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Roshan Thapa
Roshan Thapa

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Getting Started with Jenkins

In this blog, I will introduce and explain Jenkins, the lifeline for a CI/CD engineer. Also, I will create a Jenkins freestyle project to understand the working of Jenkins.

But let us understand what is CI/CD first.

1. 🔄 CI/CD

CI stands for Continuous Integration and CD stands for Continuous Delivery/Deployment.

Continuous integration (CI) is a software development practice in which developers merge their changes to a shared mainline several times a day.

Continuous Delivery (CD) takes CI further by automating the deployment process. It involves continuously preparing the software application for deployment by packaging it, configuring the environment, and performing additional tests, such as user acceptance testing (UAT).

Continuous Deployment is an extension of Continuous Delivery where the deployment process is fully automated.

A CI/CD pipeline is a series of automated steps or stages that enable Continuous Integration (CI) and Continuous Delivery/Deployment (CD) of software applications.

There are a few popular tools for CI/CD pipeline such as Jenkins, GitLab, CircleCI, Bamboo, Azure DevOps, etc.

Jenkins is one of the most widely used, mainly as it is open source, which is also my topic to discuss for the next few days! Let’s go!

2. 🏗️ Jenkins

Jenkins is a self-contained, open-source automation server that can be used to automate all sorts of tasks related to building, testing, and delivering or deploying software. Jenkins is based on Java programming language.

2.1 Why Jenkins?

  • Jenkins is open-source and free to use.
  • Jenkins is very versatile.
  • Jenkins has a large and active community.
  • Jenkins is constantly being updated.
  • Jenkins is flexible and customizable.
  • Jenkins supported customizable build.

2.2 Jenkins Architecture

Jenkins is based on the Master-Slave architecture.

The master node is responsible for managing the system and coordinating the workload, while the slave nodes (also called agents or workers) perform the actual build and deployment tasks.

The master node communicates with the slave nodes to assign jobs, collect build results, and monitor progress. Slave nodes can be distributed across different machines, allowing for parallel execution and workload distribution.

3. 🛠️ Setting up Jenkins

Launch an EC2 instance based on Ubuntu and connect to it. I have followed the Jenkins official documentation for Installing Jenkins on Linux: Official Documentation.

3.1 Prerequisites

Minimum hardware requirements:

  • 256 MB of RAM
  • 1 GB of drive space (although 10 GB is a recommended minimum if running Jenkins as a Docker container)

Jenkins requires Java 11 or 17 since Jenkins 2.357 and LTS 2.361.1.

3.2 Installing Jenkins

  1. Install Java 11 on your machine.

sudo apt-get update

sudo apt install openjdk-11-jdk

To check the version installed, use the following command:

java -version

Install Jenkins.

Download the Jenkins repository key and save it in a file using sudo.

curl -fsSL https://pkg.jenkins.io/debian-stable/jenkins.io-2023.key | sudo tee \ /usr/share/keyrings/jenkins-keyring.asc > /dev/null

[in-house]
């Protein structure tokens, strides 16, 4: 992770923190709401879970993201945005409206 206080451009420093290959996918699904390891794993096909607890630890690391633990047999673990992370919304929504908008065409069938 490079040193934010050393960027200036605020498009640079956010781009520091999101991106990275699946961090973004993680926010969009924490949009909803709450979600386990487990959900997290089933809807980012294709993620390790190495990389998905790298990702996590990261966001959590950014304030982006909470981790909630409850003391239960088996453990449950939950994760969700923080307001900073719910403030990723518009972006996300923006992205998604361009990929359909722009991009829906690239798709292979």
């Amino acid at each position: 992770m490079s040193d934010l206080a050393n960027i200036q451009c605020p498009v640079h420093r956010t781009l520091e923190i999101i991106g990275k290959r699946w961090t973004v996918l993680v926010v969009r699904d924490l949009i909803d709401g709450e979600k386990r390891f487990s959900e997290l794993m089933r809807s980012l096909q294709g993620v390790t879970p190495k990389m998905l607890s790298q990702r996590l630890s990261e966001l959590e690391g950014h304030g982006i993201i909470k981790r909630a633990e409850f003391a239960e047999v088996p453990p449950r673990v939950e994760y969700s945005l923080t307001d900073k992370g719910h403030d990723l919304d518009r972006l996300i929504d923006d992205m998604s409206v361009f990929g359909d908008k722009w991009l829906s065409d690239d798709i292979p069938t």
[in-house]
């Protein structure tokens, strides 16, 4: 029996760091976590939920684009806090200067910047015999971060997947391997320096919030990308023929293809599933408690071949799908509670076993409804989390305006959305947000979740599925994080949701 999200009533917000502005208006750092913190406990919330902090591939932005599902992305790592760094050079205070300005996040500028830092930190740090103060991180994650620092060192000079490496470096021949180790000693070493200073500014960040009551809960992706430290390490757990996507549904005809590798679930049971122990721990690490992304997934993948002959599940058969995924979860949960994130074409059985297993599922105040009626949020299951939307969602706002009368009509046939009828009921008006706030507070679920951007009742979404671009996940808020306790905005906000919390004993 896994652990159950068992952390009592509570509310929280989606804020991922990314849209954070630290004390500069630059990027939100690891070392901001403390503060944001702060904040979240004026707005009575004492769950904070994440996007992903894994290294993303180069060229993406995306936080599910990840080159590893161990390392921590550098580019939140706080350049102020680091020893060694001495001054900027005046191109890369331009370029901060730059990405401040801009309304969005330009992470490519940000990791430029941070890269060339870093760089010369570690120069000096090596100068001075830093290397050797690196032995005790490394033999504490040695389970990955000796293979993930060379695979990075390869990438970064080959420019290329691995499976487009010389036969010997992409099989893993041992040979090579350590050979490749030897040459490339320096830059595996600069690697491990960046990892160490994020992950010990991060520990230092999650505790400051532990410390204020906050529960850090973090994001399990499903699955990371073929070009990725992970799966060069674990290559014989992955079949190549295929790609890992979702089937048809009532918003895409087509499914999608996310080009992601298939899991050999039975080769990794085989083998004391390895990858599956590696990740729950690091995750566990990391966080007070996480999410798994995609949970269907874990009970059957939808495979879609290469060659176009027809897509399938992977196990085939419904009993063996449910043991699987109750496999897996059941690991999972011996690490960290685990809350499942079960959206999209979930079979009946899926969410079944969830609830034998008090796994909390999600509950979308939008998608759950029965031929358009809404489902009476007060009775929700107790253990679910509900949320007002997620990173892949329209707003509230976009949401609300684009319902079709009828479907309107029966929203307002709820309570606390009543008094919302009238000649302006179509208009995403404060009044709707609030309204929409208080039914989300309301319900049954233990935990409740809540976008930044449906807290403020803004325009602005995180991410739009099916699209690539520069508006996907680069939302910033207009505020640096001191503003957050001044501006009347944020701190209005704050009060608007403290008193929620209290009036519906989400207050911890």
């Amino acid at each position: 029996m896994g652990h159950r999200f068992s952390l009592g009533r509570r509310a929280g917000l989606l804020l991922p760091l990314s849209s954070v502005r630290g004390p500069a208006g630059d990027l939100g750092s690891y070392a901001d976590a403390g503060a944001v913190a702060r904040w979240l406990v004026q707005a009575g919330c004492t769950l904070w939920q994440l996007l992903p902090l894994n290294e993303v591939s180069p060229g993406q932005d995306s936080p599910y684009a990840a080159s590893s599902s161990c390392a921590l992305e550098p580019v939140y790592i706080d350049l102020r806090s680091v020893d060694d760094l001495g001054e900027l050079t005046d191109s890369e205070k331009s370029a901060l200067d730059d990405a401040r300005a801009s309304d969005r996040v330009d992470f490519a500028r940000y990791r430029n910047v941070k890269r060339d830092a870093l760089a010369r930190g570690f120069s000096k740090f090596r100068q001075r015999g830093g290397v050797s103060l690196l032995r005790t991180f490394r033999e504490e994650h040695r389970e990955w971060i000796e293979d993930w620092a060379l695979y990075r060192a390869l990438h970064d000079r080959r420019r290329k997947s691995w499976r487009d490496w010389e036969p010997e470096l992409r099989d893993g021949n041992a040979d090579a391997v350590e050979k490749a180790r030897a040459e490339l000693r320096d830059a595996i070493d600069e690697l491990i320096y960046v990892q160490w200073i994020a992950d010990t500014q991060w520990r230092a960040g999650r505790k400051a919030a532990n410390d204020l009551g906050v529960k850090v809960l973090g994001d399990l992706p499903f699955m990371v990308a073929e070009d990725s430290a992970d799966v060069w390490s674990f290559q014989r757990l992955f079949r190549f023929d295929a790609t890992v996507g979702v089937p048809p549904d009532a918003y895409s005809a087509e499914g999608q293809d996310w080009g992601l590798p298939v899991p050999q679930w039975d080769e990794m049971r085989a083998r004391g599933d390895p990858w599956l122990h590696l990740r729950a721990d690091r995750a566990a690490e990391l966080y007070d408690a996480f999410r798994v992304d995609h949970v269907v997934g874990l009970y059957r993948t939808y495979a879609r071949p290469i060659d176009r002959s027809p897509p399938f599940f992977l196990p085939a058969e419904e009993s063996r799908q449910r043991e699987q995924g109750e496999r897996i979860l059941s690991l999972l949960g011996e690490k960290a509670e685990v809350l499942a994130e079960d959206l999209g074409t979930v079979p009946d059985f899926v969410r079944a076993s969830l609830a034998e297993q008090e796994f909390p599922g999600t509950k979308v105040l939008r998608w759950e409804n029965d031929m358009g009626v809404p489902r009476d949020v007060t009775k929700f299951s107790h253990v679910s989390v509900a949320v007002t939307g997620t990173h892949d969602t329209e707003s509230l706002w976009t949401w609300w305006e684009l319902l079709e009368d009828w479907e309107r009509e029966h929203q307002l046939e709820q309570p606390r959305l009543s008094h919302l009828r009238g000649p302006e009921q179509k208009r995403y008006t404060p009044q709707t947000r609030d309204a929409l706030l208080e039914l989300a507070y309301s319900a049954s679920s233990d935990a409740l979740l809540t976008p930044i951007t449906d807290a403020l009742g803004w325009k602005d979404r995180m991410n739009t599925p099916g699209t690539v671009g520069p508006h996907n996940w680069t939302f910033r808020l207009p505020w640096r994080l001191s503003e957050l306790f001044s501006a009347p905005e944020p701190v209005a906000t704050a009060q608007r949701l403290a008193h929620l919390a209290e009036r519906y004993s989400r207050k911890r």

Add the Jenkins repository as a package for the package manager (apt) on your Ubuntu.

echo deb [signed-by=/usr/share/keyrings/jenkins-keyring.asc] \ https://pkg.jenkins.io/debian-stable binary/ | sudo tee \ /etc/apt/sources.list.d/jenkins.list > /dev/null

Update your system, again.

  • sudo apt-get update

Install Jenkins:

  • sudo apt-get install jenkins

Configure Jenkins On your AWS console, modify the security group for Inbound rules. Open port 8080 to your host from CustomTCP.

Verify Jenkins configuration by opening it in your browser.

Open your hostIP:8080 in your browser. You should get the “Getting Started” page.

  • Trivia: Why do we use port 8080? Port 8080 is used for Web servers.
  • Since Jenkins is Apache tomcat based Web server (HTTP), the default is port 8080.

Use the directory and your host using the following command to get the administrator password.

  • sudo cat /var/lib/jenkins/secrets/initialAdminPassword

You will be led to the “Customize Jenkins” page. Select “Install suggested plugins”

Wait for the installation of plugins to complete. It usually takes 4–8 minutes.

Once the installation is complete, the “Create First Admin User” page appears. Provide the details and go ahead by clicking on Save and Continue.

Wait for the installation of plugins to complete. It usually takes 4–8 minutes.

Once the installation is complete, the “Create First Admin User” page appears. Provide the details and go ahead by clicking on Save and Continue.

Now the “Jenkins is Ready!” page appears. Click on “Start using Jenkins”.

Congratulations! You have successfully installed Jenkins on your host and connected to the Jenkins web server.

4. ✅ Tasks

4.1 Task 1: Create a freestyle pipeline to print “Hello World!”

Click on “New Item” to create a new Jenkins job.

Enter the name for the job “HelloWorldPipeline” and select “Freestyle project”, then click “OK”.

In the configuration page that appears, scroll down to the “Build” section. Click on the “Add build step” dropdown and select “Execute shell” as the host machine’s OS is Linux.

Once you select Execute shell, the Execute shell window opens. In the command section, enter the following:

  • echo "Hello World!"

Click on Save, after entering the command to save the pipeline configuration.

Run the pipeline, to see the output in the console log. To run the pipeline, go to your Pipeline dashboard and click on Build Now.

View the output in the Console output.

Well, you can see that the build is successful, and the console output is proof of that.

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